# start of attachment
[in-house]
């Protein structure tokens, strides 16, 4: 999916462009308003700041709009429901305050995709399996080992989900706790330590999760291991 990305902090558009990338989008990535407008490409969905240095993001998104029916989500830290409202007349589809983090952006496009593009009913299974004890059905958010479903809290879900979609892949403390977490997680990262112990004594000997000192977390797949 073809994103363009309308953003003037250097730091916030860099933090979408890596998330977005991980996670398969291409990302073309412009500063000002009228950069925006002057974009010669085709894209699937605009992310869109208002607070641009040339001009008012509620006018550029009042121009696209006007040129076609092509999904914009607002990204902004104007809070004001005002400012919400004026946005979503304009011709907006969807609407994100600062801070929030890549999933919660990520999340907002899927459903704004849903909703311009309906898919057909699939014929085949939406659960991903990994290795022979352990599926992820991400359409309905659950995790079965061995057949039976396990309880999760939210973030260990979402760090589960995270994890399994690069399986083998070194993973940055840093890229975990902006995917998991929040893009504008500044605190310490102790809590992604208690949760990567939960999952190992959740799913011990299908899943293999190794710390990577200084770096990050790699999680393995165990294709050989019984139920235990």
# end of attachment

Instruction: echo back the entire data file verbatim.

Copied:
[in-house]
């Protein structure tokens, strides 16, 4: 999916462009308003700041709009429901305050995709399996080992989900706790330590999760291991 990305902090558009990338989008990535407008490409969905240095993001998104029916989500830290409202007349589809983090952006496009593009009913299974004890059905958010479903809290879900979609892949403390977490997680990262112990004594000997000192977390797949 073809994103363009309308953003003037250097730091916030860099933090979408890596998330977005991980996670398969291409990302073309412009500063000002009228950069925006002057974009010669085709894209699937605009992310869109208002607070641009040339001009008012509620006018550029009042121009696209006007040129076609092509999904914009607002990204902004104007809070004001005002400012919400004026946005979503304009011709907006969807609407994100600062801070929030890549999933919660990520999340907002899927459903704004849903909703311009309906898919057909699939014929085949939406659960991903990994290795022979352990599926992820991400359409309905659950995790079965061995057949039976396990309880999760939210973030260990979402760090589960995270994890399994690069399986083998070194993973940055840093890229975990902006995917998991929040893009504008500044605190310490102790809590992604208690949760990567939960999952190992959740799913011990299908899943293999190794710390990577200084770096990050790699999680393995165990294709050989019984139920235990």